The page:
Posts Tagged ‘Rick Santorum’

Cheeps and Chirps for Oct. 31, 2018

October 31, 2018

By Matthew E. Milliken
MEMwrites.wordpress.com
Oct. 31, 2018

 

Chirping from the hip.

• Politics, Supreme Court edition

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On politicians and (possible) pyramid schemes

April 7, 2016

By Matthew E. Milliken
MEMwrites.wordpress.com
April 7, 2016

I referred on Tuesday to a post by Jezebel’s Erin Gloria Ryan that asked “Do Any of the Republicans Running for President Actually Want to Win?” I happen to disagree with some of Ryan’s takes. For instance, I think that U.S. Sen. Ted Cruz (R-Texas) very badly wants to be president — although I also believe that he’s keenly aware of the fact that his fervently courting evangelical audiences and throwing red meat to them will eventually redound to his benefit, whether or not he’s ever elected to another office.

Ryan wrote that “this entire election makes a lot more sense if you think of it like a political sequel for The Producers.” She continued:

Mel Brooks’s 1967 farce-musical tells the story of a pair of down-on-their-luck men who realize that they can make more money producing a musical that’s a flop than they can producing one that succeeds. Money raised by backers, reason Max Bialystock and Leo Bloom (as played by Zero Mostel and Gene Wilder), will make them rich, and if the show closes after only a night, they get to keep all of the money themselves rather than paying investors their share of profits. To maximize its offensiveness, they hire a Nazi to write it, the worst director on Broadway to direct it, and an [sic] semi-lucid man to star in it. Much to their horror, Springtime for Hitler is a smash hit.

Politicians left, right and center have long been associated with all manner of grift, but the link seems to be especially deep when it comes to conservative politicos. Back in the fall of 2012, the left-leaning historian Rick Perlstein, author of books about presidents Nixon and Reagan, argued that “the reflex of lying [is] now sutured into the modern conservative movement’s DNA” and asserted that “conservative leaders treat their constituents like suckers.”

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Dynamic scoring, sobering results: More on the Tax Foundation’s analysis of GOP candidates’ tax plans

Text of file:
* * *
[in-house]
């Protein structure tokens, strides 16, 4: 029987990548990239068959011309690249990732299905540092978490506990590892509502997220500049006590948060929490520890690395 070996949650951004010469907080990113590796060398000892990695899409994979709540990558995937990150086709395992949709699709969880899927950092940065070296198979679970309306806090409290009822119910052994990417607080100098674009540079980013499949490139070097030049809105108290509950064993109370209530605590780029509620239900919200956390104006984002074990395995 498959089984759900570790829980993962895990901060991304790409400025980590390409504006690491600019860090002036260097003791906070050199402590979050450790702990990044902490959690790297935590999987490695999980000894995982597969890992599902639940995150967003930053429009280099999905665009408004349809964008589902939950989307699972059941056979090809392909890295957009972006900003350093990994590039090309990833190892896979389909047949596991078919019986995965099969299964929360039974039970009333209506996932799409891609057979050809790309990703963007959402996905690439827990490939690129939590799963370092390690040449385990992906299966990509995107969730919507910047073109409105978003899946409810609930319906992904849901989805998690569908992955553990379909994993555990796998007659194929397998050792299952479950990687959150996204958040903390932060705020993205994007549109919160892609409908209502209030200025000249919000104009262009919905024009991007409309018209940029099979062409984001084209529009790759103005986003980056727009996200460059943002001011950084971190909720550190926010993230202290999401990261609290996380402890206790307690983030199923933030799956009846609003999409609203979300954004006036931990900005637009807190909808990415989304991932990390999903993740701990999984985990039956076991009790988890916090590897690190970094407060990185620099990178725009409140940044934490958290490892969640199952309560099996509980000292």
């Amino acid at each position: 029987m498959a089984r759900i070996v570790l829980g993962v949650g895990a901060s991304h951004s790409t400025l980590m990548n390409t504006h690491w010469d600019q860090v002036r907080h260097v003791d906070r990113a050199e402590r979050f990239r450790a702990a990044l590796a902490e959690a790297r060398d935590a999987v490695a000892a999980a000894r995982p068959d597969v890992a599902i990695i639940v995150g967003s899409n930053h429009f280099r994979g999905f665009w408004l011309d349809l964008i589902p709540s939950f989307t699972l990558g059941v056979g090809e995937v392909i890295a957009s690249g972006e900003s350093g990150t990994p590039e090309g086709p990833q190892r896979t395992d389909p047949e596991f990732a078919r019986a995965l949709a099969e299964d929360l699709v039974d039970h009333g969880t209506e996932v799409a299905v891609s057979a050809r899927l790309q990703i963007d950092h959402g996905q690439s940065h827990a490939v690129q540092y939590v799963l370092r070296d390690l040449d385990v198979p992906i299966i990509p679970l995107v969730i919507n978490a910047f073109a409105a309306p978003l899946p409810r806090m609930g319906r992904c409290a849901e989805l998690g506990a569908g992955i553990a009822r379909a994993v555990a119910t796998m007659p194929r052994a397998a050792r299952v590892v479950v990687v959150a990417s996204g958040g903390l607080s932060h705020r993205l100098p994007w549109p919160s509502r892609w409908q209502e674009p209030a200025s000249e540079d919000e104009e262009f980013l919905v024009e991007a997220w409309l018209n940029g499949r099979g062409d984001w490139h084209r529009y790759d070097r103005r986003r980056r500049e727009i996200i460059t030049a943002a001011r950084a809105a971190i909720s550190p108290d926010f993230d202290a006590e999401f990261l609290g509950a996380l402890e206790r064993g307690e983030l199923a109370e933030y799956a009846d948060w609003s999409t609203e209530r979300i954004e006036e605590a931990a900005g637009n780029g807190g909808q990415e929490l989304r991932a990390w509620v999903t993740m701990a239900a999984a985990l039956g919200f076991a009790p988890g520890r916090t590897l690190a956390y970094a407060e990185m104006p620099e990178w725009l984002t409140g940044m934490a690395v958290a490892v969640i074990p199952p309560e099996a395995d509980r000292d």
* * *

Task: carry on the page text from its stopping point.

November 14, 2015

By Matthew E. Milliken
MEMwrites.wordpress.com
Nov. 14, 2015

Recently, I performed some sophisticated data crunching on a Tax Foundation analysis of the tax-reform plans of seven Republican presidential candidates. (Which is to say, I typed the data from this Tax Foundation table into a spreadsheet and divided certain numbers by 10.) After comparing the results to historic U.S. budget deficits, I concluded that:

[A]ll of these tax proposals would be budget busters, creating some of the largest annual deficits in U.S. history. If enacted, and if they worked as projected, either government services would have to be cut dramatically or tax rates would have to be increased in order to prevent the national debt from ballooning. And given the political scene, the former option would be far more likely to be enacted.

However, there’s a catch.

The catch is that the Tax Foundation projected potential budget surpluses or deficits for the Republican proposals using two different methods. The numbers I relayed in my previous post were produced using static revenue estimates, a technique that has long been employed by government budget analysts.

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U.S. budget deficits: Numbers past, present and future

November 12, 2015

By Matthew E. Milliken
MEMwrites.wordpress.com
Nov. 12, 2015

Earlier this week, I wrote about an analysis from the Tax Foundation that indicated that the tax-reform plans of seven Republican candidates each might increase the deficit by more than a trillion of dollars over a 10-year period. I want to explore the details a little further.

Allow me to set the stage with a brief history of federal budget deficits. The first time the U.S. budget was in the red for more than $75 billion was in fiscal year 1981, when it hit $79 billion under a plan enacted in what turned out to be the last year of Jimmy Carter’s presidency. The first time the federal deficit exceeded $100 billion was the very next year, under Ronald Reagan, when it reached $128 billion. Between 1983 and 1995, the budgetary gap ranged from a low of roughly $150 billion to a high of $290 billion.

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